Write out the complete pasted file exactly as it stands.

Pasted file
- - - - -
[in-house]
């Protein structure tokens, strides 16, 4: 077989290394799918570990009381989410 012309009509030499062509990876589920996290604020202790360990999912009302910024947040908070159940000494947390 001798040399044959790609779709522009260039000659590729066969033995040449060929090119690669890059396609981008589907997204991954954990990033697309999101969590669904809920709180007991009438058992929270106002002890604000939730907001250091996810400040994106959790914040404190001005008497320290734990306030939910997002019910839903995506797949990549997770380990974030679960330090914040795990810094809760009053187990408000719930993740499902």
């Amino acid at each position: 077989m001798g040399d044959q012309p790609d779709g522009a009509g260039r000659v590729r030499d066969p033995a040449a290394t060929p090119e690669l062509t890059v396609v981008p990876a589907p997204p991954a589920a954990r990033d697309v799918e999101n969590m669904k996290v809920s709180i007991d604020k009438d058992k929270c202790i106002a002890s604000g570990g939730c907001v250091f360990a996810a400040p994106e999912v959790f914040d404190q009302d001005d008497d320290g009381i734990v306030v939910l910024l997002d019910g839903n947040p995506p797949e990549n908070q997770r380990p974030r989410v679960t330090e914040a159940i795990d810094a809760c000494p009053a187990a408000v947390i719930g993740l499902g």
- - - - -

[in-house]
């Protein structure tokens, strides 16, 4: 077989290394799918570990009381989410 012309009509030499062509990876589920996290604020202790360990999912009302910024947040908070159940000494947390 001798040399044959790609779709522009260039000659590729066969033995040449060929090119690669890059396609981008589907997204991954954990990033697309999101969590669904809920709180007991009438058992929270106002002890604000939730907001250091996810400040994106959790914040404190001005008497320290734990306030939910997002019910839903995506797949990549997770380990974030679960330090914040795990810094809760009053187990408000719930993740499902």
């Amino acid at each position: 077989m001798g040399d044959q012309p790609d779709g522009a009509g260039r000659v590729r030499d066969p033995a040449a290394t060929p090119e690669l062509t890059v396609v981008p990876a589907p997204p991954a589920a954990r990033d697309v799918e999101n969590m669904k996290v809920s709180i007991d604020k009438d058992k929270c202790i106002a002890s604000g570990g939730c907001v250091f360990a996810a400040p994106e999912v959790f914040d404190q009302d001005d008497d320290g009381i734990v306030v939910l910024l997002d019910g839903n947040p995506p797949e990549n908070q997770r380990p974030r989410v679960t330090e914040a159940i795990d810094a809760c000494p009053a187990a408000v947390i719930g993740l499902g």